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Trapped in the new Greek archipelago with no way out

According to the UNHCR, some 46,000 refugees are stranded in mainland Greece - trapped in an archipelago of camps that stretches from the northern borderlands to Athens.

Idomeni camp, Greece. Photo supplied by authors.‘It’s all lies,’ Massoud (not his real name) taps angrily on his smartphone screen; there are dozens of failed calls to the Skype address of the Greek Asylum service. In Greece you register an asylum claim by Skype. Massoud is from Syria and has been in Idomeni camp for 2 months and 10 days.

People have been blockaded in Greece since Macedonia shut its border with Greece entirely for refugees on 9 March this year. At the same time many people are finding it impossible to lodge asylum applications in Greece - and therefore have no chance of ‘relocation’ to another EU country. The EU plan to relocate refugees to other EU countries appears to be bogged down.

By 17 April, UNHCR said some 46,000 refugees are stranded in Greece in an archipelago of camps from Athens to the Macedonian border in the North. Meanwhile, in the islands the deportations to Turkey under the ‘one-for-one’ deal between the EU and Turkey started on 4 April.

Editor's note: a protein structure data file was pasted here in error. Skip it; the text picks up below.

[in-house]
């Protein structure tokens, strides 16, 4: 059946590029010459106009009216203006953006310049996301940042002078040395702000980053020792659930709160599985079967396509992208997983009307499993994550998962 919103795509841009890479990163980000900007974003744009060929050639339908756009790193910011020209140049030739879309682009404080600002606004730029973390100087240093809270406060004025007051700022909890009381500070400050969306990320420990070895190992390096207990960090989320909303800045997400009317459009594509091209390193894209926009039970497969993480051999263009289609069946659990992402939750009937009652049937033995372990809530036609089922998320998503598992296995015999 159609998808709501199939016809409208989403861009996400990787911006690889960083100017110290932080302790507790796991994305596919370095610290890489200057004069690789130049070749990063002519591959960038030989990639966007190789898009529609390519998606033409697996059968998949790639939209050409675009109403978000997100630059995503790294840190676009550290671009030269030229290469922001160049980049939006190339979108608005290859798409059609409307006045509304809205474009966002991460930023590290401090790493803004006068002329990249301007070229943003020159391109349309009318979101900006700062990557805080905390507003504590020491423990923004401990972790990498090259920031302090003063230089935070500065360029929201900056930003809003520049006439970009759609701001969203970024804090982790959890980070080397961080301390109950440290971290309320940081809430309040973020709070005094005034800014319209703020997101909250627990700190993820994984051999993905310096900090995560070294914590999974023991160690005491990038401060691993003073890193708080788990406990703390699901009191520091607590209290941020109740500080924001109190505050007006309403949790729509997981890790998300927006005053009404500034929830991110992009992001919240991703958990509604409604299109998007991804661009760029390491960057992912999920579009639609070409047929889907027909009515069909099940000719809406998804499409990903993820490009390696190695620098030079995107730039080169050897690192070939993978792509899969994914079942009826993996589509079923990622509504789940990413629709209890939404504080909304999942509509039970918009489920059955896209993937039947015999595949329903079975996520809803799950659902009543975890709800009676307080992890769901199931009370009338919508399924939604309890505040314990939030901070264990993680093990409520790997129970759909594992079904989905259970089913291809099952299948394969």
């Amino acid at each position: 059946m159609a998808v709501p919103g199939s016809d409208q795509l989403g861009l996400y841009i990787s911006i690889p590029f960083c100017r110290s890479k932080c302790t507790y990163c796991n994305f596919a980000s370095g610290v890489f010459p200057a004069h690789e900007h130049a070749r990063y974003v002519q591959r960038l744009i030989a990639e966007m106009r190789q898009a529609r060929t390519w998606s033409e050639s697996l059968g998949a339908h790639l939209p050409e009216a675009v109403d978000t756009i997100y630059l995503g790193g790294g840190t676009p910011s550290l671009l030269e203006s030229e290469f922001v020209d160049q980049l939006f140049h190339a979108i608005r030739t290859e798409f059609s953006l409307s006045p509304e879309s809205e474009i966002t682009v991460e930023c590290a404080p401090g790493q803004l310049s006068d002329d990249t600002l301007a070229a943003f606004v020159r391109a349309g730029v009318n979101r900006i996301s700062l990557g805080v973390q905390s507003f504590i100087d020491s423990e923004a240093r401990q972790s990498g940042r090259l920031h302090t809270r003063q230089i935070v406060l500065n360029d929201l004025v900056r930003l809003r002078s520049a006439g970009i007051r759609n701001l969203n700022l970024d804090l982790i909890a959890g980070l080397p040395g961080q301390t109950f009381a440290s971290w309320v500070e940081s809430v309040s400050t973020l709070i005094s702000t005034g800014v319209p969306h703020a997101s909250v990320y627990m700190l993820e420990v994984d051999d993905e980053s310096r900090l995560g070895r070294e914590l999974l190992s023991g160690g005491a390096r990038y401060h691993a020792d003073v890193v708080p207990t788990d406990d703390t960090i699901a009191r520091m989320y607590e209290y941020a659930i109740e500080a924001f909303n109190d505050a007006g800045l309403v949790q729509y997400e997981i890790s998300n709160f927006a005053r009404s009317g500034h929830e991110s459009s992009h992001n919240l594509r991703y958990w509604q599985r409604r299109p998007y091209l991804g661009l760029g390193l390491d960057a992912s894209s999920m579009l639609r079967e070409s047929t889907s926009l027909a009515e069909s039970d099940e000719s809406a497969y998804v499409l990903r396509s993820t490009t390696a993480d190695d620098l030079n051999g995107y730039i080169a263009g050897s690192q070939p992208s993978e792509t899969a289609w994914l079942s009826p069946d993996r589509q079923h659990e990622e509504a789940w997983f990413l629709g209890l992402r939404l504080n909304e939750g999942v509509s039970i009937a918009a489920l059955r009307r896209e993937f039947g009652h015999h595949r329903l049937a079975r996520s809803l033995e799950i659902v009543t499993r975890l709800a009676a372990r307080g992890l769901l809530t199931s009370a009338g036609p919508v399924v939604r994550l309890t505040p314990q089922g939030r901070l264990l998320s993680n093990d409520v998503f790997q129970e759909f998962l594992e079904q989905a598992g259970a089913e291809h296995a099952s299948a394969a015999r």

The core of the Idomeni camp at the Macedonian border are the four tents marked with the logo of Médecins Sans Frontières (MSF) nearest to the gated railway crossing. Originally, we were told, these tents were meant to be a roof for a day or two before people set off across FYROM (Macedonia) to the northern countries of the European Union. Now they are crammed with people keeping their place in a queue which goes nowhere.

Around ‘the gates’ - a freshly erected barbed wire fence blocking the railway which previously allowed people to cross the frontier - thousands of small tents gather with some 10,000 people waiting without hope for Europe to remember the values it once upheld.

Children and other vulnerable people

In Idomeni, the mother of Mahde Essaa shows a doctor’s note which explains that her son suffers from ‘high inter-cranial pressure,’ and has had brain surgery. She and her 11 year old son live in one of the vast tents at Idomeni camp at the border - the noise is constant, there is little privacy. She is in despair. She is not registered with the Greek authorities so there is no chance of relocation out of Greece.

In Anagnostopoulou camp by Thessaloniki, Fadi Saifo, a 22 year old Syrian lies paralysed, stretched out on a bed. His father says they did a small operation to his neck in Turkey which improved things a little. He should be a prime candidate for the EU’s relocation policy (which is meant to be moving vulnerable people out of Greece), but nothing seems to be happening.

In a nearby tent in the same camp, 10-year-old Zainab Khwan lies without movement on a bed. Her parents say she is very underweight for her age, has heart problems and a kind of early onset rheumatism. She spent three days in a hospital in Thessaloniki but is now caught in this camp. Her parents have no idea if she will be relocated to another country in the EU.